I think this is reflected in the statistics, quoted.1700 activations, but phone calls eliminated 84% of them. Most of the rest were not emergencies, but obviously people couldn't be contacted by AMSA to verify.
On the topic of the older models. I had an old 121MHz one, time expired in the shed. I ran the test flashing light until it expired and flattened the battery, then turned it off. A few days later I tested it again and was surprised that it still had some charge. So I opened it up to see what it was made of. As you do. I disconnected the 2 lithium batteries, (tore the wires) and then hammered the circuit board and some chips so it could never send a signal even in the dump.
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Re: EPIRBs in The Age: "Broken-down drivers misuse beacons"

Post by Mojo »

I understand running out of fuel or having engine troubles is hardly an emergency situation and perhaps these folks should have been more prepared to start with, however I can see some sense in setting off an epirb in these situations. These folks may have been in no immediate danger, however if they didn't return home that night a search would have been intiated anyway, at least with an epirb that search would be brief and use far less resources then searching a vast area.

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Re: EPIRBs in The Age: "Broken-down drivers misuse beacons"

Post by zebedee »

It's that "Stranded far from help, going nowhere but in no danger, need a lift out to get help" category isn't it. The people who just need someone to drive past and discover them, but it might not happen until next week.

I guess the nearest nautical equivalent is to have a gear failure, say rudder (with an outboard in a well) somewhere remote but basically safe like up the remote reaches of Lake Tyers, where there's nowhere to walk to and you might get discovered in a few hours or in a few weeks.

Of course if you've got a proper "didn't come home" plan, someone will know where you've gone and that you have an EPIRB so that if you don't come home, but don't activate the EPIRB they know you've got a non life threatening problem or you're dead.

All of which leads back to the conclusion that the Spot devices are probably more appropriate for remote area travellers whose emergencies will inherently tend to be "Pan Pan" in nature rather than "Mayday" - even after a nasty crash or rollover they still have something to stand on!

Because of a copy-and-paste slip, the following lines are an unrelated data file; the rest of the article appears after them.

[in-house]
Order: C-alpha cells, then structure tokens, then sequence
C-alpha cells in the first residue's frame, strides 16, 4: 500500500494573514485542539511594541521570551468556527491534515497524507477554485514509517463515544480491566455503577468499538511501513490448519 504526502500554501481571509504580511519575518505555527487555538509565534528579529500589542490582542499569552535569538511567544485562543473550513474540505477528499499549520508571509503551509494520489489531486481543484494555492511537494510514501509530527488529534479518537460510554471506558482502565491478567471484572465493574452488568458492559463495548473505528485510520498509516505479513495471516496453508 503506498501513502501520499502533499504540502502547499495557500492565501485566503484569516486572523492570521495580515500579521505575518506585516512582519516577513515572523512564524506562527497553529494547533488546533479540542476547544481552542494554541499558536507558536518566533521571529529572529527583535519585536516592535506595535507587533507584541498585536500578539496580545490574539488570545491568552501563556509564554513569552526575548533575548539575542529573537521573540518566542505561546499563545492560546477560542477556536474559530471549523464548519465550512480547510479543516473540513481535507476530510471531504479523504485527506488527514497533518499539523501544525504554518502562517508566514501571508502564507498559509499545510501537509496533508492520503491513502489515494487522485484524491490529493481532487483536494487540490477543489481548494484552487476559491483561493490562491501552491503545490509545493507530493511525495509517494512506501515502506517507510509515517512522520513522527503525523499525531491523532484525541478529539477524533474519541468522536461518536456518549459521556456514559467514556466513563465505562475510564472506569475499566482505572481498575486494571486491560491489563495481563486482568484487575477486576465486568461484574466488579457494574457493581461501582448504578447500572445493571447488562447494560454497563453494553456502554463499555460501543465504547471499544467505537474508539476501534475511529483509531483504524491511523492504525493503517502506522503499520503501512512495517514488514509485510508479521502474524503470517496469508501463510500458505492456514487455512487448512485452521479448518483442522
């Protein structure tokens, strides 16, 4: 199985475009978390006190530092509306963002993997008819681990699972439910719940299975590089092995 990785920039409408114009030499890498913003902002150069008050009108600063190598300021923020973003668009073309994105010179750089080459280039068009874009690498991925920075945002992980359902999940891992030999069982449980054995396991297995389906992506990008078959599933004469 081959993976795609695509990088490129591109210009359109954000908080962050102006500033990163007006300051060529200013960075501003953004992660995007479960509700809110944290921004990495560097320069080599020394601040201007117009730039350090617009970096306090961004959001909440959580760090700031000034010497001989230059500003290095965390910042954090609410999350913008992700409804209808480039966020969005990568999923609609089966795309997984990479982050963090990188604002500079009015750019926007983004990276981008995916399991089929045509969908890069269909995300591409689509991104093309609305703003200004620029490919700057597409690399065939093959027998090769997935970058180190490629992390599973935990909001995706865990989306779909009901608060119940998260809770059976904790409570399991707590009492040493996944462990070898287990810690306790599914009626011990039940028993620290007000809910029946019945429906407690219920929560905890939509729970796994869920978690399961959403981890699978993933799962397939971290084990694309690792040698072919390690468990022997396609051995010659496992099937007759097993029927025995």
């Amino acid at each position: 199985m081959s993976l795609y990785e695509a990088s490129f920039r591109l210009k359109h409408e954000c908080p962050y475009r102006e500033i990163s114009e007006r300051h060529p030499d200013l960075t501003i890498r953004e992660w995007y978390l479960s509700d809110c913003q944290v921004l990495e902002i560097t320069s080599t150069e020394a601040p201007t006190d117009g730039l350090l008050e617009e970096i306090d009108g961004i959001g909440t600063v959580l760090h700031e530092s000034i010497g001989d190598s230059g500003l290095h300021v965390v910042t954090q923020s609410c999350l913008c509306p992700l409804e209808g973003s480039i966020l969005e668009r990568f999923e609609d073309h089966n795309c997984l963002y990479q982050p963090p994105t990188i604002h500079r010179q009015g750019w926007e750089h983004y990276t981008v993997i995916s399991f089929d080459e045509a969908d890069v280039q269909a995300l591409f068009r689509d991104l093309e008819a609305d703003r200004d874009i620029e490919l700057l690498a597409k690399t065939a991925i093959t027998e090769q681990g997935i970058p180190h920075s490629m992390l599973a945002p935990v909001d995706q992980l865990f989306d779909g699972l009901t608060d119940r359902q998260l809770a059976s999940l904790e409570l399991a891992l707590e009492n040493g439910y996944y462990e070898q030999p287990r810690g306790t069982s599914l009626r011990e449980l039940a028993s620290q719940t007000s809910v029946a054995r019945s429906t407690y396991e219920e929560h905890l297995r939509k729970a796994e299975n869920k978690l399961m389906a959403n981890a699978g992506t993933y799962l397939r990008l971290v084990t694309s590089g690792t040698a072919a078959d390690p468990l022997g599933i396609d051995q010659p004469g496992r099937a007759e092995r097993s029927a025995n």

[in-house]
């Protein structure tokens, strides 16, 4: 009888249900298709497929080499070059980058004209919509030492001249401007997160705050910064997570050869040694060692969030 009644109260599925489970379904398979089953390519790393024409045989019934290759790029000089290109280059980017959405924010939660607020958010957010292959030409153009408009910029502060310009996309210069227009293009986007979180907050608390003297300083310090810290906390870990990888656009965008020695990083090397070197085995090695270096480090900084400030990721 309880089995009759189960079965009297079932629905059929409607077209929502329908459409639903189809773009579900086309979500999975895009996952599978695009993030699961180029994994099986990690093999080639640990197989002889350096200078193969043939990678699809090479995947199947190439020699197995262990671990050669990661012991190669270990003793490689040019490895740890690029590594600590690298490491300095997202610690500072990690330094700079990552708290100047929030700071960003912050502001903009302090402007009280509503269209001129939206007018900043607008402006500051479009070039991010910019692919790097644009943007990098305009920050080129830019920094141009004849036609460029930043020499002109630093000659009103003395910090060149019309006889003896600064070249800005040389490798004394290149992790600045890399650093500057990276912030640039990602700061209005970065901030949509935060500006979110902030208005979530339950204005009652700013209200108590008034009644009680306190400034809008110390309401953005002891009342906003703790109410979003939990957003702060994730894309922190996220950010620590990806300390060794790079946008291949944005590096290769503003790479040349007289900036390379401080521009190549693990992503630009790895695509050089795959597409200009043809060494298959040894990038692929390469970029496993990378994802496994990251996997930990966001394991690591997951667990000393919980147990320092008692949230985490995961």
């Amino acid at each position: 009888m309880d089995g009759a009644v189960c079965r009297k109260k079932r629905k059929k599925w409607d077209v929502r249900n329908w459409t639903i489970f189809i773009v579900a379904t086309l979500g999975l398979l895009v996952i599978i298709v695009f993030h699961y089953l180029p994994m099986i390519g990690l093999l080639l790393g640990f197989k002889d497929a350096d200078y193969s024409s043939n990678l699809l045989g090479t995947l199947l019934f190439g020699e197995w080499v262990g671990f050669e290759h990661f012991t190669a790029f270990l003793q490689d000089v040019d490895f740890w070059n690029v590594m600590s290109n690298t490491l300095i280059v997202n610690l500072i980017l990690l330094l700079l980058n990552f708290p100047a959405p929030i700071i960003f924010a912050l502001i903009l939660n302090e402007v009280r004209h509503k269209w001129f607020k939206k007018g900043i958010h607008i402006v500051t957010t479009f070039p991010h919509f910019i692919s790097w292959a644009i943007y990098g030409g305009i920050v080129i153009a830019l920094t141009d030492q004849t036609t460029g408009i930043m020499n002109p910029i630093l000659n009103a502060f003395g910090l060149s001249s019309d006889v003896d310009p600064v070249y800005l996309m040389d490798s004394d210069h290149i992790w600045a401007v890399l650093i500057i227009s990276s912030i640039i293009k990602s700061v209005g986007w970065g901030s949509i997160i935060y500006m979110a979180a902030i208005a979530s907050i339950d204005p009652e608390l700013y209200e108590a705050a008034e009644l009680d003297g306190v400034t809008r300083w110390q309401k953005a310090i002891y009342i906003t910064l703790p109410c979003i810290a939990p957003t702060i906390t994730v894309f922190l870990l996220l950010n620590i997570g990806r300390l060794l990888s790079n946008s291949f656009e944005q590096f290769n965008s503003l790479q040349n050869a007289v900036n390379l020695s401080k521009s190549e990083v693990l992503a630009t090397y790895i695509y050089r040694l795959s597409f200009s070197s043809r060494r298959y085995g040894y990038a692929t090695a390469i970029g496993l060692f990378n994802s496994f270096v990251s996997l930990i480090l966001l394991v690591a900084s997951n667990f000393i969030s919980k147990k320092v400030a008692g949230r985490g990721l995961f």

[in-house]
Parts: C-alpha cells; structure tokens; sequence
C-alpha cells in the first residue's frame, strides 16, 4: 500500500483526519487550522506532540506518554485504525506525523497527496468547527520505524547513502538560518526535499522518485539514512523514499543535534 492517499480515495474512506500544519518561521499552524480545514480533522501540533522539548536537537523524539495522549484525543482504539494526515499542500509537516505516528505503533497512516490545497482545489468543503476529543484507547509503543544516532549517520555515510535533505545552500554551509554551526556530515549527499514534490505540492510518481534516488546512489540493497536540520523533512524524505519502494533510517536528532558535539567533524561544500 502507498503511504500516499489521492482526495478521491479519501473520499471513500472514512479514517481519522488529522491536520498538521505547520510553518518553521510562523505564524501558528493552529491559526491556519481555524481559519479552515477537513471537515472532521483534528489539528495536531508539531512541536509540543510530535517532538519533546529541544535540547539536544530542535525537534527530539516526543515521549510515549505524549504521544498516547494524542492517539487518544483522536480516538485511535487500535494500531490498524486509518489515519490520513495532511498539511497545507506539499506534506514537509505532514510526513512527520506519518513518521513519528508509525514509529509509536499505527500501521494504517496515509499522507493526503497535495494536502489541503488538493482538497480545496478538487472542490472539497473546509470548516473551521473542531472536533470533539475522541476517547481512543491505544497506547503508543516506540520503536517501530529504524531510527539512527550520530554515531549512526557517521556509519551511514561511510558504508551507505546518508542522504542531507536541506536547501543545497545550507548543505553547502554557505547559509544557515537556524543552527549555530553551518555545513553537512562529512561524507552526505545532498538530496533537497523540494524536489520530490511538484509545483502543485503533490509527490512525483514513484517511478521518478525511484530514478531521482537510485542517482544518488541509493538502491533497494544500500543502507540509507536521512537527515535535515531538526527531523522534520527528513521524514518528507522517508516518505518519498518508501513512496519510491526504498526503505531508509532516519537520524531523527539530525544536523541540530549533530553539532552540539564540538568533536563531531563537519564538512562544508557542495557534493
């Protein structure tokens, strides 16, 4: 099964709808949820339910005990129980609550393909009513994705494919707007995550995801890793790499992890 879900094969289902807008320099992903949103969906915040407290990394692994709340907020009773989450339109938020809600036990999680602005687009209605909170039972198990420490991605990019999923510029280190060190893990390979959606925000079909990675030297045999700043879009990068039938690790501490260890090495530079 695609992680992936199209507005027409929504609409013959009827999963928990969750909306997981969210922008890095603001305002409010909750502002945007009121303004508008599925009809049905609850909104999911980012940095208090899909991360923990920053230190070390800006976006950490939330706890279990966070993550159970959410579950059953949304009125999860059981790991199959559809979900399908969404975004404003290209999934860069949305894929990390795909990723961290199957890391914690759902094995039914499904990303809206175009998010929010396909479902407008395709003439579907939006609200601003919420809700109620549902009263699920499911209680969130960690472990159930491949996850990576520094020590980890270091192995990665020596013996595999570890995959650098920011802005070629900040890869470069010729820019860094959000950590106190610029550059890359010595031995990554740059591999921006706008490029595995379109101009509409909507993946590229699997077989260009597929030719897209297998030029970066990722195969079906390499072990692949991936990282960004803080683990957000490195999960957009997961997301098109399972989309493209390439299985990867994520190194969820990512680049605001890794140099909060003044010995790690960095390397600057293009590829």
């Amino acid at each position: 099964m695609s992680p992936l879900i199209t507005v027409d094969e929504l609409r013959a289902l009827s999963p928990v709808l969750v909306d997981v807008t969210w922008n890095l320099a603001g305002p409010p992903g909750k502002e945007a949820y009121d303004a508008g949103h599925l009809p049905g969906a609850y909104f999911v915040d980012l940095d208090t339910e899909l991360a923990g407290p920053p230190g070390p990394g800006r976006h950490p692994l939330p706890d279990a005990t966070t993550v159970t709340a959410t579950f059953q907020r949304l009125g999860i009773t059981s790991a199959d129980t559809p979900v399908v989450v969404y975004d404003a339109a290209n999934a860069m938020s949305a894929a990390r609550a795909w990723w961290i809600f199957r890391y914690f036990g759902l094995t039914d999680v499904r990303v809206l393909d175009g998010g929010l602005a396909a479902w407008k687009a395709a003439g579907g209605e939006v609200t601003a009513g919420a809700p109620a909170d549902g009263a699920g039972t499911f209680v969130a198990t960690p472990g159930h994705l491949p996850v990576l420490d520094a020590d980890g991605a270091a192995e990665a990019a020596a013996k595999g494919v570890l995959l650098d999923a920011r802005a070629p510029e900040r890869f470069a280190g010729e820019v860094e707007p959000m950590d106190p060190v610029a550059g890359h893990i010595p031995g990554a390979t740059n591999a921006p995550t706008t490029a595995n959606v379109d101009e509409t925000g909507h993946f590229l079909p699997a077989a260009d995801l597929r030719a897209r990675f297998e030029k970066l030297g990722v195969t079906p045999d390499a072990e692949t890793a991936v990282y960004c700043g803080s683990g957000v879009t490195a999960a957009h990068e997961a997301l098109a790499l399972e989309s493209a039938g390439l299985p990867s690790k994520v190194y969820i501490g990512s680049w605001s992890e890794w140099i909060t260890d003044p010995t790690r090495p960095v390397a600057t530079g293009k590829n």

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Re: EPIRBs in The Age: "Broken-down drivers misuse beacons"

Post by Ozzie »

Sadly, this is not at all surprising. This forum and the Investigator forum are my only form of social media but given the extensive coverage on internet trolls in the past week im glad I don't frequent Faceplant or Twatter or whatever. There are common themes here. Take new technology, a good thing, make it cheap enough and spread it round and eventually it becomes ruined by idiots. I remember the early days of CB radio in the late 70's. My mates and I bought cheap sets to talk between cars on canoeing trips. Soon the airways were full of mouth breathers and seedless mellon heads swearing at each other and at the RI's (Radio Inspectors).

The old frequency beacons should have had a refundable cancellation component in the price to make sure they were returned responsibly. I hate big government but I agree with INMA, fines all round for oxygen thieves committing bogus beacon :|
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Re: EPIRBs in The Age: "Broken-down drivers misuse beacons"

Post by Cookiesa »

Funny thing Ozzie is UHF now has the same problem as the units have become cheaper, yet the old 27mhz radios are less cluttered and generally only used by radio enthusiasts now, making them better than UHF Lol.

We sell PLB's which are intended for emergency use, and as such we discuss this use with the customer, usually these days in conjunction with encouragement to hire or buy a satphone (under $1k to buy outright these days with prepay plans)

The point we try to push is that it gives them a form of communication to get assistance without a rescue effort. Unfortunately with these things now widely being sold online and everywhere I don't doubt a lot of those selling them wouldn't have a clue and probably reinforce the notion to trigger it to get assistance.

Perhaps with the introduction of the new frequency a "licensed" seller program should have been initiated that involved educating the buyers.